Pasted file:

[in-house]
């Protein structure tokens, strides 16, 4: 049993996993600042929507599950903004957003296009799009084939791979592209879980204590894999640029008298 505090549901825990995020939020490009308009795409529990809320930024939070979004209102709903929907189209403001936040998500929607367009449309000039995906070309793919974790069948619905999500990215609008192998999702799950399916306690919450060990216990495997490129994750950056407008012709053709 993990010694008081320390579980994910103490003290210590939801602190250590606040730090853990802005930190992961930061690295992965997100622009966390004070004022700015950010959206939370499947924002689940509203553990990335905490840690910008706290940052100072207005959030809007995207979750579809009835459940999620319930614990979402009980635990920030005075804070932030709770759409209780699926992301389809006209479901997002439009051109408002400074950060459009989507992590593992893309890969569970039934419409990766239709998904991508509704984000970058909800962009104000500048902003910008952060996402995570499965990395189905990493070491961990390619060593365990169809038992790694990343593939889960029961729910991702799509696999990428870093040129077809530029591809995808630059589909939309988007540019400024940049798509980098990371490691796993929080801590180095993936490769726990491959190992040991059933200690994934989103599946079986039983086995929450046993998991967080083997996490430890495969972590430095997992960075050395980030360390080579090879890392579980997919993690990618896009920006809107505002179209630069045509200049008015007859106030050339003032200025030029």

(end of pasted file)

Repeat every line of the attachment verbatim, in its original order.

[in-house]
């Protein structure tokens, strides 16, 4: 049993996993600042929507599950903004957003296009799009084939791979592209879980204590894999640029008298 505090549901825990995020939020490009308009795409529990809320930024939070979004209102709903929907189209403001936040998500929607367009449309000039995906070309793919974790069948619905999500990215609008192998999702799950399916306690919450060990216990495997490129994750950056407008012709053709 993990010694008081320390579980994910103490003290210590939801602190250590606040730090853990802005930190992961930061690295992965997100622009966390004070004022700015950010959206939370499947924002689940509203553990990335905490840690910008706290940052100072207005959030809007995207979750579809009835459940999620319930614990979402009980635990920030005075804070932030709770759409209780699926992301389809006209479901997002439009051109408002400074950060459009989507992590593992893309890969569970039934419409990766239709998904991508509704984000970058909800962009104000500048902003910008952060996402995570499965990395189905990493070491961990390619060593365990169809038992790694990343593939889960029961729910991702799509696999990428870093040129077809530029591809995808630059589909939309988007540019400024940049798509980098990371490691796993929080801590180095993936490769726990491959190992040991059933200690994934989103599946079986039983086995929450046993998991967080083997996490430890495969972590430095997992960075050395980030360390080579090879890392579980997919993690990618896009920006809107505002179209630069045509200049008015007859106030050339003032200025030029």